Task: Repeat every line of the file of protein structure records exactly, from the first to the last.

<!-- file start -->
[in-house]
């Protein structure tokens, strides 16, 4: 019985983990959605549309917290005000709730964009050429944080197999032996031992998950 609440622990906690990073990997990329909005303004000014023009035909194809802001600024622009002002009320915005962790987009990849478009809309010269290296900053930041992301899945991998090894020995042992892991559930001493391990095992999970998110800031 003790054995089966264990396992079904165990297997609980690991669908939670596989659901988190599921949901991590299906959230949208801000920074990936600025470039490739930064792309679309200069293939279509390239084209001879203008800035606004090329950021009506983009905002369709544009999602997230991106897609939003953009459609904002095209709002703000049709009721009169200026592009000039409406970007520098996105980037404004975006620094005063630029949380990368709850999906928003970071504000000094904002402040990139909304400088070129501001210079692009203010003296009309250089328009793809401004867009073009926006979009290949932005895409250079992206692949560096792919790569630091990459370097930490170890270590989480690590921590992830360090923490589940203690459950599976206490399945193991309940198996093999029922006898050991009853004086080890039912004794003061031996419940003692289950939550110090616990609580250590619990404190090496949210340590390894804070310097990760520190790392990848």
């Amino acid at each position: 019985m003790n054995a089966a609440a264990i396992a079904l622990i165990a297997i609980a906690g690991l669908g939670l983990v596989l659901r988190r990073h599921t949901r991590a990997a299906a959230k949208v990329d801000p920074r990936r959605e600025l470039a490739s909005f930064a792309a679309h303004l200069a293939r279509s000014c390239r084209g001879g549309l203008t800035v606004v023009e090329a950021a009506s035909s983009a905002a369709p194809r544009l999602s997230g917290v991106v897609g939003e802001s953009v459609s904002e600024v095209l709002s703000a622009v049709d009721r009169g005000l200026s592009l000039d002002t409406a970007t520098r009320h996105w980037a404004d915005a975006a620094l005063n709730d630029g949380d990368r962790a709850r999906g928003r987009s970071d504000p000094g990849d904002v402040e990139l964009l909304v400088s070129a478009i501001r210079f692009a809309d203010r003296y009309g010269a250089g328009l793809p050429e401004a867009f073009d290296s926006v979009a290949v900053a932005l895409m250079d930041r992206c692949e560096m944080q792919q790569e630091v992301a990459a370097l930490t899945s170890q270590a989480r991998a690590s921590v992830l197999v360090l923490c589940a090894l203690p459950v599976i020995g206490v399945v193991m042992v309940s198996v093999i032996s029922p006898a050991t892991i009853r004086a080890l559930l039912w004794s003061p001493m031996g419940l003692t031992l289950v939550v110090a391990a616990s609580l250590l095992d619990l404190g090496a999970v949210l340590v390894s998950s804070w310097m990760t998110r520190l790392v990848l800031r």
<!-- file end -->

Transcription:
[in-house]
């Protein structure tokens, strides 16, 4: 019985983990959605549309917290005000709730964009050429944080197999032996031992998950 609440622990906690990073990997990329909005303004000014023009035909194809802001600024622009002002009320915005962790987009990849478009809309010269290296900053930041992301899945991998090894020995042992892991559930001493391990095992999970998110800031 003790054995089966264990396992079904165990297997609980690991669908939670596989659901988190599921949901991590299906959230949208801000920074990936600025470039490739930064792309679309200069293939279509390239084209001879203008800035606004090329950021009506983009905002369709544009999602997230991106897609939003953009459609904002095209709002703000049709009721009169200026592009000039409406970007520098996105980037404004975006620094005063630029949380990368709850999906928003970071504000000094904002402040990139909304400088070129501001210079692009203010003296009309250089328009793809401004867009073009926006979009290949932005895409250079992206692949560096792919790569630091990459370097930490170890270590989480690590921590992830360090923490589940203690459950599976206490399945193991309940198996093999029922006898050991009853004086080890039912004794003061031996419940003692289950939550110090616990609580250590619990404190090496949210340590390894804070310097990760520190790392990848």
């Amino acid at each position: 019985m003790n054995a089966a609440a264990i396992a079904l622990i165990a297997i609980a906690g690991l669908g939670l983990v596989l659901r988190r990073h599921t949901r991590a990997a299906a959230k949208v990329d801000p920074r990936r959605e600025l470039a490739s909005f930064a792309a679309h303004l200069a293939r279509s000014c390239r084209g001879g549309l203008t800035v606004v023009e090329a950021a009506s035909s983009a905002a369709p194809r544009l999602s997230g917290v991106v897609g939003e802001s953009v459609s904002e600024v095209l709002s703000a622009v049709d009721r009169g005000l200026s592009l000039d002002t409406a970007t520098r009320h996105w980037a404004d915005a975006a620094l005063n709730d630029g949380d990368r962790a709850r999906g928003r987009s970071d504000p000094g990849d904002v402040e990139l964009l909304v400088s070129a478009i501001r210079f692009a809309d203010r003296y009309g010269a250089g328009l793809p050429e401004a867009f073009d290296s926006v979009a290949v900053a932005l895409m250079d930041r992206c692949e560096m944080q792919q790569e630091v992301a990459a370097l930490t899945s170890q270590a989480r991998a690590s921590v992830l197999v360090l923490c589940a090894l203690p459950v599976i020995g206490v399945v193991m042992v309940s198996v093999i032996s029922p006898a050991t892991i009853r004086a080890l559930l039912w004794s003061p001493m031996g419940l003692t031992l289950v939550v110090a391990a616990s609580l250590l095992d619990l404190g090496a999970v949210l340590v390894s998950s804070w310097m990760t998110r520190l790392v990848l800031r």